The United States Department of Energy confirmed last week that it had placed a $600 million order to build the world’s fastest supercomputer by 2021.
The machine, dubbed Frontier, will be built by chip designer AMD and supercomputer manufacturer Cray for the Oak Ridge National Laboratory in Tennessee owned by the Department of Energy. The supercomputer is expected to produce more than 1.5 exaflops of processing power, and will be used for a range of tasks, performing advanced calculations in areas like nuclear and climate research.
“Frontier’s record-breaking performance will ensure our country’s ability to lead the world in science that improves the lives and economic prosperity of all Americans and the entire world,” said Secretary of Energy Rick Perry in a press statement. “Frontier will accelerate innovation in artificial intelligence (AI) by giving American researchers world-class data and computing resources to ensure the next great inventions are made in the United States.”
When constructed, Frontier should be the most advanced example of what is known as ‘exascale computing’. This is the next-generation of computing capacity, in which processing power is measured in exaflops, or quintillions of calculations per second. TO put it in perspective, a quintillion is a one followed by a gargantuan eighteen zeros after it: 1,000,000,000,000,000,000.
To give an idea of the scale of this sort of machine, AMD says Frontier will have as much processing power as the next 160 fastest supercomputers in the world combined. It will be able to handle an astonishing amount of data, with a bandwidth 24,000,000 times greater than the average home internet connection, capable of processing 100,000 HD movies in a second. It will also have a correspondingly huge footprint, taking up over 700square meters (roughly equivalent to two basketball courts) and containing nearly 150km of cabling.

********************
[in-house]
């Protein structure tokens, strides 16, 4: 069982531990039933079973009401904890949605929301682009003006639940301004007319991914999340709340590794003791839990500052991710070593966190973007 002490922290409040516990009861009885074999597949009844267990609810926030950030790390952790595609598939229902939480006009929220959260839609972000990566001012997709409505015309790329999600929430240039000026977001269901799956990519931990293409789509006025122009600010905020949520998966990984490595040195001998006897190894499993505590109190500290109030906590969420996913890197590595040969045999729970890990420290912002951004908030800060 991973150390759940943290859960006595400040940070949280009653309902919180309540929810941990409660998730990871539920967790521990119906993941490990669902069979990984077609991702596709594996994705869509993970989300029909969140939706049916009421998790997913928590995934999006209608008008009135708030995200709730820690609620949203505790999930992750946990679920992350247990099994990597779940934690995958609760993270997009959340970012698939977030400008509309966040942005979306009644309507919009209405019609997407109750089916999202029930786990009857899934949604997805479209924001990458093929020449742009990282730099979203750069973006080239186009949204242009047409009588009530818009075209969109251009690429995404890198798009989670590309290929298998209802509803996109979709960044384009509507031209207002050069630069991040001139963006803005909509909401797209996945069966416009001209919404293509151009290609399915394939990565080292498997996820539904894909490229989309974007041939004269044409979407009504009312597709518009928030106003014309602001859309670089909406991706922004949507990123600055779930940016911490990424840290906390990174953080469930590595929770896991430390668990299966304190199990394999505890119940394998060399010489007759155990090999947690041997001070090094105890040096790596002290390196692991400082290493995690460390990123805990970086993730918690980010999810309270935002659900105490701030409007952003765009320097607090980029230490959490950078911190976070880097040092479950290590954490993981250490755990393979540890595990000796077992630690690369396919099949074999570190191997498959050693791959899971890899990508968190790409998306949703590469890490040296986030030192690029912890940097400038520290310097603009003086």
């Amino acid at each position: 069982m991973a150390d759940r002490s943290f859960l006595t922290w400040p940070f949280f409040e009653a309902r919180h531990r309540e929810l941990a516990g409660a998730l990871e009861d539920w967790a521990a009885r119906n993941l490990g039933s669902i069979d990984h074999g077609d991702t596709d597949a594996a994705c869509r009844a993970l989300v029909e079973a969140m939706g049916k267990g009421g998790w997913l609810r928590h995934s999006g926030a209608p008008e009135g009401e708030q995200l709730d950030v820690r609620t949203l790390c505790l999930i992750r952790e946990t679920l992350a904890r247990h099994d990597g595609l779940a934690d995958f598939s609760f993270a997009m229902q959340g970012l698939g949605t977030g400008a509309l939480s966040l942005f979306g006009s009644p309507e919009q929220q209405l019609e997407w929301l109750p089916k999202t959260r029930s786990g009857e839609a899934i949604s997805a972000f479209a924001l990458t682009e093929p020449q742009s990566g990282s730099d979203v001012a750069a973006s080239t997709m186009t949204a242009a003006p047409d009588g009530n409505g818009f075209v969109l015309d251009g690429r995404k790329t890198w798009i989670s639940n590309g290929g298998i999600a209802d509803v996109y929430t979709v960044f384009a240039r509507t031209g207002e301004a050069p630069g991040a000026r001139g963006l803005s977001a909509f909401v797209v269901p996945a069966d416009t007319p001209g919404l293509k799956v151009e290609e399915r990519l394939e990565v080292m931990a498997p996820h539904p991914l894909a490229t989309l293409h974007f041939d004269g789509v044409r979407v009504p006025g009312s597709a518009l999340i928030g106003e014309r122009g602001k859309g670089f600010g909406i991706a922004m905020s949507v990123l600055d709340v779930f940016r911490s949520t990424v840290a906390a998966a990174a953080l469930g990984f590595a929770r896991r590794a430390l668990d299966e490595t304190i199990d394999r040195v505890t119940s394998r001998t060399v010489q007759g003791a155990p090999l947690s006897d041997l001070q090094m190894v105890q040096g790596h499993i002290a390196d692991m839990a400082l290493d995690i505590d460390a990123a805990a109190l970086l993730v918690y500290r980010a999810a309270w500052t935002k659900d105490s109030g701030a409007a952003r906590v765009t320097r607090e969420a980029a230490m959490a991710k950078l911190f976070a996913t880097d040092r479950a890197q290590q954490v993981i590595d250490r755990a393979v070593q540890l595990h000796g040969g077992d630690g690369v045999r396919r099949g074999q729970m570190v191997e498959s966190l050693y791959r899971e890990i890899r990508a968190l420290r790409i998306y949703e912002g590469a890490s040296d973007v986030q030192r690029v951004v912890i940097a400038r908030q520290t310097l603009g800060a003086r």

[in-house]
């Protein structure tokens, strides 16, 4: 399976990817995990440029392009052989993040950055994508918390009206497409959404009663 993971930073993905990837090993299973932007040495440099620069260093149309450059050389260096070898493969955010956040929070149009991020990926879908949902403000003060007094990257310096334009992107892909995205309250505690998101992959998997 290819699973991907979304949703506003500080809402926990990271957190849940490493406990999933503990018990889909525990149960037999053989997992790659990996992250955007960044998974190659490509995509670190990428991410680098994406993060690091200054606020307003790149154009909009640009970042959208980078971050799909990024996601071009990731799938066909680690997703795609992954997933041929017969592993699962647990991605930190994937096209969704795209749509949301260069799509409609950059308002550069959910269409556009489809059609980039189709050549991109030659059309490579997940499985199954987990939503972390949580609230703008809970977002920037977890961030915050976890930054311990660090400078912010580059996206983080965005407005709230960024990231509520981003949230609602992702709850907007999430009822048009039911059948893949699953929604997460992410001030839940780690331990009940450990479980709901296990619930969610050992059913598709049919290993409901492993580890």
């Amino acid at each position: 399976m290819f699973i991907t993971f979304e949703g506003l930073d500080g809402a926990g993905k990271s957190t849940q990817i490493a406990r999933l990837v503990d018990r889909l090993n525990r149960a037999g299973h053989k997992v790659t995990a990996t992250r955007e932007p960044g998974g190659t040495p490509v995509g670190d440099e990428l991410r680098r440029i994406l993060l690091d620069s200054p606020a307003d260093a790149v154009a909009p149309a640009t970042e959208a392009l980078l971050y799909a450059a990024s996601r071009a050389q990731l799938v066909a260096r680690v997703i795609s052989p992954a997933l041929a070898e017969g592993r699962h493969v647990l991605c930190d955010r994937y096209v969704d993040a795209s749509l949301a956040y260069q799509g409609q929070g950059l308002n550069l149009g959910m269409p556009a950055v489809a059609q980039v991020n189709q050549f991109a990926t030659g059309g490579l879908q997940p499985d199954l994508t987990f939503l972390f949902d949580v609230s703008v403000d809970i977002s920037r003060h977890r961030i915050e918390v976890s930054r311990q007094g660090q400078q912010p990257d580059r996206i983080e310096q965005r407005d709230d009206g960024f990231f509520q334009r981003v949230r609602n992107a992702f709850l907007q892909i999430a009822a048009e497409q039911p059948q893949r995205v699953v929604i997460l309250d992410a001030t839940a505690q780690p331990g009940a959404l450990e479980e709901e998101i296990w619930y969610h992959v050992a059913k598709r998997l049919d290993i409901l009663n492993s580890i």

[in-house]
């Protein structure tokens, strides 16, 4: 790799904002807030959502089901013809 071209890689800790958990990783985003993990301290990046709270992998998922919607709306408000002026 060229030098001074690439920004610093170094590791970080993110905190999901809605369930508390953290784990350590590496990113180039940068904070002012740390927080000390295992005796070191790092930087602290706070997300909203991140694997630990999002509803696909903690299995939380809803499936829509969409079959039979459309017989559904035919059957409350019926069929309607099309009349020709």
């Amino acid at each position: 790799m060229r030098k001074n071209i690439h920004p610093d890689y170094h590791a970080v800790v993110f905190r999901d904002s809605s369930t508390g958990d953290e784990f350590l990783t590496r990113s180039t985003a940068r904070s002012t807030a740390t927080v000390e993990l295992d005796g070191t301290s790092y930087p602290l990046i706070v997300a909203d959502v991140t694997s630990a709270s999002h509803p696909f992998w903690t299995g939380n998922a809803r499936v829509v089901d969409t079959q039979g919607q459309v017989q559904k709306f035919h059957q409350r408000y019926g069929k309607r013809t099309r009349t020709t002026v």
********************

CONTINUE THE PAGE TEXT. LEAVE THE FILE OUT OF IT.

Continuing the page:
But the Frontier is not the only exascale computer the US is currently building. Earlier this year, the Department of Energy announced a similar project: the supercomputer Aurora, which is being constructed by Intel and Cray at Argonne National Laboratory. Aurora will likely be the first exascale supercomputer in the US, but Frontier will have greater processing power.
These machines do not necessarily mean the US is the world’s greater computing power, though. China is expected to have its own exascale supercomputer up and running by 2020 — a year ahead of America. China is also the world’s leader in terms of supercomputer volume, and is currently home to 227 of the world’s fastest computers (compared to just 109 operated by the US). Japan and the European Union are the other main contenders.
The world of supercomputer chips is mostly in the hands of Intel, and AMD has not supplied the processors for the world’s fastest supercomputer since 2012. Nevertheless, the Department of Energy probably chose AMD for a number of reasons, including the performance of its processors, and its recent successes designing semi-custom silicon for Microsoft and Sony. This bodes well for AMD’s future as this is technology that should be in the mainstream market after 2021.